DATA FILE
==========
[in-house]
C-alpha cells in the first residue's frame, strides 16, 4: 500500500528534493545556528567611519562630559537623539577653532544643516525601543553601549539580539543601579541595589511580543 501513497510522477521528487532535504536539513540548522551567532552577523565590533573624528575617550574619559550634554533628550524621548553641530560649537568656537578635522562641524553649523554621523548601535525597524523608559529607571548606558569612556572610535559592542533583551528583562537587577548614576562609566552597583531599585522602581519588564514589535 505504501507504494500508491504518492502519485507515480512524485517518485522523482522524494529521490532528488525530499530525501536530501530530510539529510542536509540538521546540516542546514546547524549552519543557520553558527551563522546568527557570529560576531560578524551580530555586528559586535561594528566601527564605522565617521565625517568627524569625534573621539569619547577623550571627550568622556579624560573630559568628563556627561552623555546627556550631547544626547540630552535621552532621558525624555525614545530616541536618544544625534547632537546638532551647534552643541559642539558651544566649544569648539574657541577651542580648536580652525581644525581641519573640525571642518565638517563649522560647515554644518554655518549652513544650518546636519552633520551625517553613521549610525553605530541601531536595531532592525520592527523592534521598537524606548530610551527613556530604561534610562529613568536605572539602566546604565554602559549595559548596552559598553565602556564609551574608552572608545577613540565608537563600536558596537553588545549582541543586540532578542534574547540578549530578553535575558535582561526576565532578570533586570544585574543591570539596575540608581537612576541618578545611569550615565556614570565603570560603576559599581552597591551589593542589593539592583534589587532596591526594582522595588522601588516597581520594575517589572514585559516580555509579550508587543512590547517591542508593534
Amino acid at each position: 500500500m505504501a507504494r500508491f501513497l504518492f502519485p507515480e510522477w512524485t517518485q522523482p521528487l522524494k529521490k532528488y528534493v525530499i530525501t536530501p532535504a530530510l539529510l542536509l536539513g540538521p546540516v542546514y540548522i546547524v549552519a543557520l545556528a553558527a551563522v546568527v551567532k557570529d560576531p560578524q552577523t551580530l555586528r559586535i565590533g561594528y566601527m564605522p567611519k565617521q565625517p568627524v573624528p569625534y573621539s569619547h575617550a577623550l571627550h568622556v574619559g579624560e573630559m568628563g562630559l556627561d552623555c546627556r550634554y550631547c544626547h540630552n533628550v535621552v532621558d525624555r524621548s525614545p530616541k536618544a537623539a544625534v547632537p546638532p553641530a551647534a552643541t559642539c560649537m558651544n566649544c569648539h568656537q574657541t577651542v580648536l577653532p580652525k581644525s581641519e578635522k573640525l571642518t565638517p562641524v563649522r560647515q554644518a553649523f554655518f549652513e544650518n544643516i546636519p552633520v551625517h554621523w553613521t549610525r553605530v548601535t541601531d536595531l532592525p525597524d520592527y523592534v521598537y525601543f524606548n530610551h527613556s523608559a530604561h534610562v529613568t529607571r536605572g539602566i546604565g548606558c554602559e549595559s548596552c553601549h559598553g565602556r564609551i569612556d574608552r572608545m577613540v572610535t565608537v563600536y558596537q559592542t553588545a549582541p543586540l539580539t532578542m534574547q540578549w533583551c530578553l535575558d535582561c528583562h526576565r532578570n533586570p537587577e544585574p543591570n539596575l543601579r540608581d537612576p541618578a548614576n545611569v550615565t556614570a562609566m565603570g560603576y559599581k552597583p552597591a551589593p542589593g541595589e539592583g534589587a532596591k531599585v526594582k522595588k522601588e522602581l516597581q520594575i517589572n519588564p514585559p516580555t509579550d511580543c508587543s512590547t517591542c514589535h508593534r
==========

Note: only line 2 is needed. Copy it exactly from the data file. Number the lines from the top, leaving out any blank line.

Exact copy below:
C-alpha cells in the first residue's frame, strides 16, 4: 500500500528534493545556528567611519562630559537623539577653532544643516525601543553601549539580539543601579541595589511580543 501513497510522477521528487532535504536539513540548522551567532552577523565590533573624528575617550574619559550634554533628550524621548553641530560649537568656537578635522562641524553649523554621523548601535525597524523608559529607571548606558569612556572610535559592542533583551528583562537587577548614576562609566552597583531599585522602581519588564514589535 505504501507504494500508491504518492502519485507515480512524485517518485522523482522524494529521490532528488525530499530525501536530501530530510539529510542536509540538521546540516542546514546547524549552519543557520553558527551563522546568527557570529560576531560578524551580530555586528559586535561594528566601527564605522565617521565625517568627524569625534573621539569619547577623550571627550568622556579624560573630559568628563556627561552623555546627556550631547544626547540630552535621552532621558525624555525614545530616541536618544544625534547632537546638532551647534552643541559642539558651544566649544569648539574657541577651542580648536580652525581644525581641519573640525571642518565638517563649522560647515554644518554655518549652513544650518546636519552633520551625517553613521549610525553605530541601531536595531532592525520592527523592534521598537524606548530610551527613556530604561534610562529613568536605572539602566546604565554602559549595559548596552559598553565602556564609551574608552572608545577613540565608537563600536558596537553588545549582541543586540532578542534574547540578549530578553535575558535582561526576565532578570533586570544585574543591570539596575540608581537612576541618578545611569550615565556614570565603570560603576559599581552597591551589593542589593539592583534589587532596591526594582522595588522601588516597581520594575517589572514585559516580555509579550508587543512590547517591542508593534